For those of you who may not know, Frank was appointed to replace City Councilman and former Council President Jimmy Gill, who passed away earlier this year. Frank then was planning on running for the office this summer, along with other council members who had opponents, except that no one opposed Frank. He will have to run for re-election in four years, providing he is opposed. He was glad that he got to spend the summer learning the ropes rather than campaigning, and I asked him to tell me about it.


“Well,” he said, “I have enjoyed how much the Mayor truly loves our city and all the people in it. He really does care about everyone. I always knew it, but it’s something to see it in action.” I nodded in agreement. “We have a truly diverse set of people on the council,” he said, and added, “They think differently about certain things, but in the end they come together to make decisions that are the best for the city.” I was glad to hear that, too. “What I have been touched by is the outpouring of support that has come from everyone in the community. White, black, Hispanic, it doesn’t matter. They have made it very clear that they are behind me.” Then he laughed and said, “I haven’t gotten any calls from upset folks yet, but I’m sure that’s coming.”


I asked him, “What has surprised you the most?” He said, “I think it’s how much you are on duty all the time when you are in public office. I had someone come up to me at a funeral to discuss city stuff, and that was new. I didn’t mind, and I was glad they felt free to do it; it was just different.” We laughed about how careful you have to be all the time because people are watching you, and “someone is kin to someone everywhere you go. You never know who you are talking to.” He also said that a big surprise is that while actual council meetings oftentimes don’t last all that long, the real work is on the outside of the boardroom. “I have several breakfast, lunch and dinner meetings each week,” and patting his tummy, he added, “I gotta watch it.” I teased back by saying, “Yep, that kind of work will get you every time.”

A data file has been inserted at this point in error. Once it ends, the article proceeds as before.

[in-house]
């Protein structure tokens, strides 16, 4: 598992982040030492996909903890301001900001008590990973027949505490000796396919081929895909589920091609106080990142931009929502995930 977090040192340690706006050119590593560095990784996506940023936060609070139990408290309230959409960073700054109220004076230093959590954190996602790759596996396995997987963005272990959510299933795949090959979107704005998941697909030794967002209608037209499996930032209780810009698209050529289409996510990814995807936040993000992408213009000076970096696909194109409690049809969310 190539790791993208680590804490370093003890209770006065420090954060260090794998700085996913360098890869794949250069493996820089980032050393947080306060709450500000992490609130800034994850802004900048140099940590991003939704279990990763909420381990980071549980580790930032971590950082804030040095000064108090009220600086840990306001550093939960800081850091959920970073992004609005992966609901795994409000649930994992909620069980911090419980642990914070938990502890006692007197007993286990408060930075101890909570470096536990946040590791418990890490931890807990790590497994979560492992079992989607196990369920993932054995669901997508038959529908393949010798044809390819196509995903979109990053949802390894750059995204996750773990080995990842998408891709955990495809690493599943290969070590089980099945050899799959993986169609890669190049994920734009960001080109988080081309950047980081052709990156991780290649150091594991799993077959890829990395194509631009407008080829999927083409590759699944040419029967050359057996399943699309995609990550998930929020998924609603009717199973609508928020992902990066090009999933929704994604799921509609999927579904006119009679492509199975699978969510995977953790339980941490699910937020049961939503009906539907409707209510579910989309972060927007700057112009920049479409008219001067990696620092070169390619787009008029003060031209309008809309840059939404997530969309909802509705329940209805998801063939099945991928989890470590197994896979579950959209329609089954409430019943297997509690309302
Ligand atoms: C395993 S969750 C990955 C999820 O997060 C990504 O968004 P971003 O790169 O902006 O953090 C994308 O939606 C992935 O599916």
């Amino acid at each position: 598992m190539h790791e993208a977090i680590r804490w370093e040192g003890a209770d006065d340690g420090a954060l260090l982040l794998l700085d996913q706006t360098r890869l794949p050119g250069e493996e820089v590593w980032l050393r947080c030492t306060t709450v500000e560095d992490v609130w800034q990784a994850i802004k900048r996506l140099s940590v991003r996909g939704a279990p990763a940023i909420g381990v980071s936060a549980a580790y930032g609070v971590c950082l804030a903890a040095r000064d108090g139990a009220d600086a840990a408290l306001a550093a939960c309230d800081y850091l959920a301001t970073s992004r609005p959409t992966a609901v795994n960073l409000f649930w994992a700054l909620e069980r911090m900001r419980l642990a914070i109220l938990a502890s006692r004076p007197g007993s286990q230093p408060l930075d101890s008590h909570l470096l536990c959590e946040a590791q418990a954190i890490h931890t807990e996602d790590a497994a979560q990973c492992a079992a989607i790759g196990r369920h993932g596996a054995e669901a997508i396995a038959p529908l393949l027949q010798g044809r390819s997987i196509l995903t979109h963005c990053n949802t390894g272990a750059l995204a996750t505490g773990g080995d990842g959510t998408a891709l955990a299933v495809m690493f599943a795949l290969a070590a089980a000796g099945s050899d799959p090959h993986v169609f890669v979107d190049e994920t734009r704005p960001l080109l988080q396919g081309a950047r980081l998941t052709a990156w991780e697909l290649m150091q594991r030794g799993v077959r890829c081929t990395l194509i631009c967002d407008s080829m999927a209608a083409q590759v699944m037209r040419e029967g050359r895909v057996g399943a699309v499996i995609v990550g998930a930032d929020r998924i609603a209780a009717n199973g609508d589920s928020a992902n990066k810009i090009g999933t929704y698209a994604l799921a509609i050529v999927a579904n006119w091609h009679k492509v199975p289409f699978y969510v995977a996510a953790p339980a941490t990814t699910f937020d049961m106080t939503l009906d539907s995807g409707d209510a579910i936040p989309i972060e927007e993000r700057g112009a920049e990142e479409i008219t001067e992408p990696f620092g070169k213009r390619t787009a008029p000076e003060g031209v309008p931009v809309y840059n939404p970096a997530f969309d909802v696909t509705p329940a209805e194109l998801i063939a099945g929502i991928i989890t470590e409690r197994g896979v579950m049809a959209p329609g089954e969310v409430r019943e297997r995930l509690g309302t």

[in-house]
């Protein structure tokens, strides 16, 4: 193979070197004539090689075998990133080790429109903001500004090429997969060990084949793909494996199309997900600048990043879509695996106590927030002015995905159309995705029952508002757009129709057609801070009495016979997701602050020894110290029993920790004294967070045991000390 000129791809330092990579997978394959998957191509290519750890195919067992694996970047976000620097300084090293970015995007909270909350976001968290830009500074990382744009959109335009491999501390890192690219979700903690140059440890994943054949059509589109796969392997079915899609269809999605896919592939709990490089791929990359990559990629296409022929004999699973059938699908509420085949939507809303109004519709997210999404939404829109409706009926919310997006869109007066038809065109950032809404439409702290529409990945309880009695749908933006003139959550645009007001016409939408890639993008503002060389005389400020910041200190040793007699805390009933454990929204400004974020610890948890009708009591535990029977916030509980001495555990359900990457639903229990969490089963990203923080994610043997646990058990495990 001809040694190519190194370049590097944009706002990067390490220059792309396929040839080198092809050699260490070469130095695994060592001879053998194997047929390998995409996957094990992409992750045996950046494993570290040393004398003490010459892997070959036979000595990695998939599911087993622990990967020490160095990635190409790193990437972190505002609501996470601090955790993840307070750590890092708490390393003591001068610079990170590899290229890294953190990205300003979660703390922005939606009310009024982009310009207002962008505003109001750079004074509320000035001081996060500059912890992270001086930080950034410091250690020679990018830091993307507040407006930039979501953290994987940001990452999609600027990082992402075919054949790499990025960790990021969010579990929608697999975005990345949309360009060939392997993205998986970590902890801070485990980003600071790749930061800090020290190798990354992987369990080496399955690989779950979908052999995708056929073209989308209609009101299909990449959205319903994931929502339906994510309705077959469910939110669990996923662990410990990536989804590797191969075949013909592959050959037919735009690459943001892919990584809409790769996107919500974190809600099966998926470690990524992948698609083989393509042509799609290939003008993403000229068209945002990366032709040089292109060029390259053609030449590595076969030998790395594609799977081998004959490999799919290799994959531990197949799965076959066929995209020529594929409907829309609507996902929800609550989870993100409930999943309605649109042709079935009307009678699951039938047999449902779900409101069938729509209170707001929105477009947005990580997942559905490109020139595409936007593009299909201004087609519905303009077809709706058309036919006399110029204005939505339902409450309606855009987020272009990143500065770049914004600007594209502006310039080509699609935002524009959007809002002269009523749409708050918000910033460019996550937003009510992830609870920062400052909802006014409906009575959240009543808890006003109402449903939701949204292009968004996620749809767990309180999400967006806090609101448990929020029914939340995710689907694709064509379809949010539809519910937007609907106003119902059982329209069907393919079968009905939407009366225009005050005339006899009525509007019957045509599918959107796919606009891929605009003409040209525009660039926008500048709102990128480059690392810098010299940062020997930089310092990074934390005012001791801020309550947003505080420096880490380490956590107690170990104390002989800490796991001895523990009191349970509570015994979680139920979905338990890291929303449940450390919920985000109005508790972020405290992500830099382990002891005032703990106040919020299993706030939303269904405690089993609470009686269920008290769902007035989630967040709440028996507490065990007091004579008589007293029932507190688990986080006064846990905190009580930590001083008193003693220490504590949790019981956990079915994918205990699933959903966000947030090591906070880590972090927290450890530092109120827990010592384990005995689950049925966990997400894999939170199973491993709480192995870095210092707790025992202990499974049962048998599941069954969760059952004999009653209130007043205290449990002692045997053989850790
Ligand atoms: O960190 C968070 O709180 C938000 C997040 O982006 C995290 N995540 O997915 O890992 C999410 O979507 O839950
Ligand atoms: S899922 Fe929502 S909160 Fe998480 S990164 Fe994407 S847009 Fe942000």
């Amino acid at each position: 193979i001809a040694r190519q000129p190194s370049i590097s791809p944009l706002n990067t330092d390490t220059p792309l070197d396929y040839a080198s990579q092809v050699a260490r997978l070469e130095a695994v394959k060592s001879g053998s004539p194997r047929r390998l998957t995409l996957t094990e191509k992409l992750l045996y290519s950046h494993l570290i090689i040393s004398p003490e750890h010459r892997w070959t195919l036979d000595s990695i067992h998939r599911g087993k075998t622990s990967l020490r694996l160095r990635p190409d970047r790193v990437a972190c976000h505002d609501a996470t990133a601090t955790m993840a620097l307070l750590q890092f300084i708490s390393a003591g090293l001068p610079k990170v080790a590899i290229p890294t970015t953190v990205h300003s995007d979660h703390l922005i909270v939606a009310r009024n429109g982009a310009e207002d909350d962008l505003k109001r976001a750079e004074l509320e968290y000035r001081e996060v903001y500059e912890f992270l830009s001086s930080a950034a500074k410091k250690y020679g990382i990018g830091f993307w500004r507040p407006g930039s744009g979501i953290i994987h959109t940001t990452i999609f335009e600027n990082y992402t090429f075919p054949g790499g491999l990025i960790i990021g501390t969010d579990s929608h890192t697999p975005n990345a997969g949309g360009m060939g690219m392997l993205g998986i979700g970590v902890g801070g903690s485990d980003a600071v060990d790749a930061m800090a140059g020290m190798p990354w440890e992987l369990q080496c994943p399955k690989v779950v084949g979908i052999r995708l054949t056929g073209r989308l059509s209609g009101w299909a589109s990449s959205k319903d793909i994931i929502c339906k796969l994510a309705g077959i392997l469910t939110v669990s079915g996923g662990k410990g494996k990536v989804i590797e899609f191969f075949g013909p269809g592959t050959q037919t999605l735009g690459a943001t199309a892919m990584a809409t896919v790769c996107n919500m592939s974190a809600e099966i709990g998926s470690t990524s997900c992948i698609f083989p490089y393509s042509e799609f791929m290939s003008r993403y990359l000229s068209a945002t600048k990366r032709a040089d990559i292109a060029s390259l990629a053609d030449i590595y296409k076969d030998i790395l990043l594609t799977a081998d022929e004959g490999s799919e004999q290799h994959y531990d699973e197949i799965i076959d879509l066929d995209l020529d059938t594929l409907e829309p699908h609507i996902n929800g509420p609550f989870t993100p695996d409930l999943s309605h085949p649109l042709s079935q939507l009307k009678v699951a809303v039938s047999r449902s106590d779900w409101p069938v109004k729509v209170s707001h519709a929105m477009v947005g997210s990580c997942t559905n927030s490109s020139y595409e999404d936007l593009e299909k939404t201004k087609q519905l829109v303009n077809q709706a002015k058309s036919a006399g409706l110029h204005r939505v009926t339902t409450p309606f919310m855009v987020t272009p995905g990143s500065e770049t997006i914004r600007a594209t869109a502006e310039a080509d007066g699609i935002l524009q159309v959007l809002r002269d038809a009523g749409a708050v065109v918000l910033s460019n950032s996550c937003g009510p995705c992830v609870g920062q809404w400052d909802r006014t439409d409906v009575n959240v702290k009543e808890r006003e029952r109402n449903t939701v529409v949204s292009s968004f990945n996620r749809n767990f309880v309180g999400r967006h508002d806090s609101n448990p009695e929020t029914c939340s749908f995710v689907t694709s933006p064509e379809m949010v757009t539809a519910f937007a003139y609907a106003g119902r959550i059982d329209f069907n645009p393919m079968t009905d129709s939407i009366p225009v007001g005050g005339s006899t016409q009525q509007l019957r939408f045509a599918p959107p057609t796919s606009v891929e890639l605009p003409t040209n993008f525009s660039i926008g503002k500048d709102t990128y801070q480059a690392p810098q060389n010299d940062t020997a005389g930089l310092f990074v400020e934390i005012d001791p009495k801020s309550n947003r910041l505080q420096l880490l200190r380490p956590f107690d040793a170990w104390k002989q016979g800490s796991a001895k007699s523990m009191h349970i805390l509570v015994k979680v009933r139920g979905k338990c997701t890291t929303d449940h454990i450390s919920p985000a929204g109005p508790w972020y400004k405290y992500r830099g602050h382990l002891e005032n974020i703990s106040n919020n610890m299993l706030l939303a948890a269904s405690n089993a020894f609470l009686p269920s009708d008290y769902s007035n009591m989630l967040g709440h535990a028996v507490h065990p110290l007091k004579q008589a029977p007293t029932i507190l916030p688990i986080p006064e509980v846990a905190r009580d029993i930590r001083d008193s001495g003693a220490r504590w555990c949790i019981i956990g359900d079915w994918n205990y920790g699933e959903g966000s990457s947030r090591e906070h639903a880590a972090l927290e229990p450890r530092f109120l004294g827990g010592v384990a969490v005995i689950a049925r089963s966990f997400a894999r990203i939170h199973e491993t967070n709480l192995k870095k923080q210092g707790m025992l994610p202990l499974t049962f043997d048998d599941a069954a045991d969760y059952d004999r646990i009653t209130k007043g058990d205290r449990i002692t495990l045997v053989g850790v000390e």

Frank continued with, “A lot of people are not aware that we are not allowed, by state law, to talk with more than one fellow council member at a time about city business outside of the meeting room. The law was put into place to prevent back room deals being made,” and I added, “with a bunch of cigar smoke hanging in the air.” Frank is famous for his laugh and said, “Believe me, there are no back room deals being made.” He said that when several of them are in the same place at the same time for civic events, they are careful to avoid “talking shop,” which would be so easy to do.

We finished up our time talking about strategies to strengthen relations between the African-American and Hispanic communities in Athens, and he has been talking with Maria Taylor about ways to accomplish that. We then prayed for Athens, and we most definitely “had church” while we were at it. Then, it was time for Frank to roll right on to his next 100 days.
By: Ali Elizabeth Turner